There was one big problem, however: two decades of an economic boom and increasing suburban sprawl had left the urban core behind. In 1962, City Council formed a commission to look into the decline of the city centre and suggest solutions. The problem, the commission said, could be summarized in one word: blight. Workers who had poured into the city after the war lived in overcrowded apartments.[4] Some lived in “Dawson Huts,” temporary dwellings that housed American soldiers during the war. The area just east of downtown was crawling with vice, and Edmonton’s first skid row developed around Boyle Street. Of particular note were the “rabbit warrens” of sin around downtown and in the flats of Rossdale. In 1963, the commission developed a strategy for dealing with urban blight, which they defined as a “contagious disease” that was spreading out of control, making the inner city a “stamping ground for delinquency and immorality.” One citizen quoted in the Commission’s report said that in dense neighbourhoods, “[m]en with nowhere to rest in their own homes are forced into the streets and taverns. Children must play on the streets where they are in constant danger from traffic.” Prostitution, gangs, and drug addiction: all of modern Edmonton’s vices shared the common denominator of overcrowding, and by 1964, the city was ready to wipe the slate clean and start again.

Widespread demolition erased the majority of downtown’s brick and wood-shingle pre-war buildings. Density was replaced by spaciousness. Pedestrian-friendly streets would be replaced with “dispersal loops,” designed to move traffic in and out of downtown in the most efficient way possible for automobiles. While downtown was being razed and built again, neighbourhoods close the core were re-engineered following the urban theory of Eliel Saarinen, the Finnish-American architect and urban theorist. Saarinen’s ideas were a major inspiration to Cecil Burgess, the last Dean of the architecture school at the University of Alberta and the so called “Grandfather of Architecture” in Edmonton. Saarinen’s theories have fallen out of favour, but half a century ago he was at the avant-garde of urban planning. Saarinen predicted that after the War, cities would grow in a process he called “organic decentralization.”[5] The gravitational pull of the centre would give way to micro-centres in neighbourhoods as the automobile allowed urban dwellers the freedom to circulate. This process, however, left behind a decaying downtown that struggled to lure locals into its densely packed streets.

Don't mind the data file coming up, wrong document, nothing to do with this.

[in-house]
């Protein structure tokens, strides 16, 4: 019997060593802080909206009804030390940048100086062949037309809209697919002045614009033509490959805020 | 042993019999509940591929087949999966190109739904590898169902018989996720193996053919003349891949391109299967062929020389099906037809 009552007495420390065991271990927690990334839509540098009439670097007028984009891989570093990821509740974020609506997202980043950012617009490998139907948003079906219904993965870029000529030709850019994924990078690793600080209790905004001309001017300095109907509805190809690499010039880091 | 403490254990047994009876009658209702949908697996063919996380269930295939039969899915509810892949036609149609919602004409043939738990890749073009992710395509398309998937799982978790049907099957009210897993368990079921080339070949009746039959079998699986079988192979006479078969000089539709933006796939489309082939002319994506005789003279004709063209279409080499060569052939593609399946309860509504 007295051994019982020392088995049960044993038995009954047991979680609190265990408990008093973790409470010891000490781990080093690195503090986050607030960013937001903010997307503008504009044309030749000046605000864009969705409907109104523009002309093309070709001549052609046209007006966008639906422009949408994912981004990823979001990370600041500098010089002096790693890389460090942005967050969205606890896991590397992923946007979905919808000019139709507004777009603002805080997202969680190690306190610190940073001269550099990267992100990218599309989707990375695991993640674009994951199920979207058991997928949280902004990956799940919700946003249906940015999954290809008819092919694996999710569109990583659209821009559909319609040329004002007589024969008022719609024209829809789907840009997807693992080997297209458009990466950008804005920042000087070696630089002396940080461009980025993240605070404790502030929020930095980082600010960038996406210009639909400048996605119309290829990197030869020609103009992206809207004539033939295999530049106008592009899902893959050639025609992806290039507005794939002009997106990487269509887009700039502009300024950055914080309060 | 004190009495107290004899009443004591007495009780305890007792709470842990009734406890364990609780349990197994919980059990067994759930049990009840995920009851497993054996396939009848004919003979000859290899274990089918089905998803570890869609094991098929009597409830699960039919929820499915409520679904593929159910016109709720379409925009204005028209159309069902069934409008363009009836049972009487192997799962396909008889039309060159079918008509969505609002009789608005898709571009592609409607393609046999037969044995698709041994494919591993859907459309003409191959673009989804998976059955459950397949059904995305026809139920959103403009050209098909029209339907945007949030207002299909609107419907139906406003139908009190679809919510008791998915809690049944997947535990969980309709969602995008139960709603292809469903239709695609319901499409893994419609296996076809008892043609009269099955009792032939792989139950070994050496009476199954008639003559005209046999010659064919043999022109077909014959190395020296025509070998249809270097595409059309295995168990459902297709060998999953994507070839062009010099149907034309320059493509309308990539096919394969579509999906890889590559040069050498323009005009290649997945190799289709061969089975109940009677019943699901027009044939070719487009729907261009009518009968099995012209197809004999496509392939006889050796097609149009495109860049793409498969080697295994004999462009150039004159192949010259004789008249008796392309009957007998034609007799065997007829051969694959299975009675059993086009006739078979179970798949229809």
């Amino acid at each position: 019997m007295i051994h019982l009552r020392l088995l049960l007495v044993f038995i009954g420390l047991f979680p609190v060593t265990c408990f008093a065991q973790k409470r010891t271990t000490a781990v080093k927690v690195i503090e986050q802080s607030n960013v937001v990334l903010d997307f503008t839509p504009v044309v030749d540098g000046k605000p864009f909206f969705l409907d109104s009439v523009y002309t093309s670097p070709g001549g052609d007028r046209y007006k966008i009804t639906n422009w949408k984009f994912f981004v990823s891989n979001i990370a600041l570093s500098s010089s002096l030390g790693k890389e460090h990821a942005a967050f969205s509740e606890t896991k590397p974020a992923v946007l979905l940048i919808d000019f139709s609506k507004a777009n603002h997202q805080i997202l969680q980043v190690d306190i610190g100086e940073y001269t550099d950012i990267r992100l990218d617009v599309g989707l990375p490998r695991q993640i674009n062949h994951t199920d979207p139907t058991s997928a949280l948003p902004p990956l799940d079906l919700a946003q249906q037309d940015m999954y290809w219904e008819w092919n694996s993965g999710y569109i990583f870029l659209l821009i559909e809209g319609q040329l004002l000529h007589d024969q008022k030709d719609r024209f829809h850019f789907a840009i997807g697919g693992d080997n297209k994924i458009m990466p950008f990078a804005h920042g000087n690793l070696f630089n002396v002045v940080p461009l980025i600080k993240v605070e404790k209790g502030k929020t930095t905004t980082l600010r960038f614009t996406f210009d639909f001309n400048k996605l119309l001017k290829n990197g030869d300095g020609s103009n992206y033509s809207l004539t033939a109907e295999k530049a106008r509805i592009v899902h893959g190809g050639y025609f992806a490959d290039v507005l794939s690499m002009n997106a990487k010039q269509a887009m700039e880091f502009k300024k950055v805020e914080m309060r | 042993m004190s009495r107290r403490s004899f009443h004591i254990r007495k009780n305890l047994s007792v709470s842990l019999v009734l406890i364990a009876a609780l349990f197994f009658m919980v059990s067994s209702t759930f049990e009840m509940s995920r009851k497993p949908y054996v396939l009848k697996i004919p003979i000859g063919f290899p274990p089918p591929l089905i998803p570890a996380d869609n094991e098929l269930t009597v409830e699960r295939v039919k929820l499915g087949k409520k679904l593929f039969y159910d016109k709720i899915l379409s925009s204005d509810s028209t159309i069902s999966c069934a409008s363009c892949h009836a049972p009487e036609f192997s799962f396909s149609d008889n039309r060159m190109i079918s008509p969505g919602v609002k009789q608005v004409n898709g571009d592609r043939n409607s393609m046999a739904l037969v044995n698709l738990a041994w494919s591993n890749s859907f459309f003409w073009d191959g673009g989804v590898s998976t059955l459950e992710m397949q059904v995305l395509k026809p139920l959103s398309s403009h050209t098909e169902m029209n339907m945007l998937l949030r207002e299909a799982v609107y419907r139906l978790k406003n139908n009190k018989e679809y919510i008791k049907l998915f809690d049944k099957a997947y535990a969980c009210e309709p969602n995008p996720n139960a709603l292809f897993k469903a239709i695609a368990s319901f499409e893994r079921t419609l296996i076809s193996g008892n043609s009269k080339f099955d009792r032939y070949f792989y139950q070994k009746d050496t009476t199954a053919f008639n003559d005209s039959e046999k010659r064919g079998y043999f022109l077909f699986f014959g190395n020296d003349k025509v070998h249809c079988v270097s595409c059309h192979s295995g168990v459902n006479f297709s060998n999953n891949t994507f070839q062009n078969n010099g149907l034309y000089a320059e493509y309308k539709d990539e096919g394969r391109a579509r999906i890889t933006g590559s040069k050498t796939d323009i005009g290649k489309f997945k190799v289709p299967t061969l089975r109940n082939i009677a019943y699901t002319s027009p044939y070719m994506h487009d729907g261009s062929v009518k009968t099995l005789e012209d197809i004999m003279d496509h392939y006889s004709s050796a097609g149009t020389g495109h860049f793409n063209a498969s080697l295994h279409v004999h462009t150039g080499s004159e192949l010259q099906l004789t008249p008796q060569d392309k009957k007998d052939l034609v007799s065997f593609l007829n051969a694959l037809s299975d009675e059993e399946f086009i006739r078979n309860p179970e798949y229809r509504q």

As Edmontonians contemplated schemes for revitalization, the city landed on the idea of a new downtown arena. In the early 1960s, prominent citizens started pushing for a coliseum that could suit the city’s two major sports: hockey and football. The Edmonton Oil Kings played professional hockey in a cramped and aging facility officially named the Edmonton Gardens but known unofficially as the “Cow Barn,” owing the building’s first use as an agricultural show pavilion. By 1966, the Edmonton Journal had labeled Edmonton Gardens “a disaster waiting to happen. The old house, with its obsolete lighting fixtures, oily wooden floors, and sordid washrooms, is an eyesore to hockey fans.”[6]

Then, as now, a modern sports arena seemed to promise a new era in civic pride.

To be Continued…


 

[1]Sassen, Saskia. The Global City: New York, London, Tokyo. Princeton, NJ: Princeton University Press, 1991.

[2] Jane Jacobs’ famous feud with Robert Moses’s plans for a crosstown freeway in Manhattan is widely cited as the beginning of the end of massive, automobile-centered urban renewal schemes in New York City, for example. See Roberta Brandes Gratz, The Battle for Gotham: New York in the Shadow of Robert Moses and Jane Jacobs, New York: Nation Books, 2010.

[3]See Trevor Boddy, “Edmoderntown: Four Factors Shaping Edmonton Architecture,” Capital Modern Edmonton.

Accessed December 21, 2014. http://capitalmodernedmonton.com/edmoderntown/.

[4] City of Edmonton Planning Department. Urban Renewal Study for the City of Edmonton: Part 1: The Problem. Edmonton, 1963

[5] Eliel Saarinen, The City, Its Growth, Its Decay, Its Future, New York: Reinhold., 1943.

[6] “Jan. 2, 1982: Thousands Turn out to Mark Demise of Edmonton Gardens.” Edmonton Journal. Accessed December 21, 2014. http://www.canada.com/story.html?id=d122cfdd-885c-4d98-b716-dfd5a49e2cb9#__federated=1.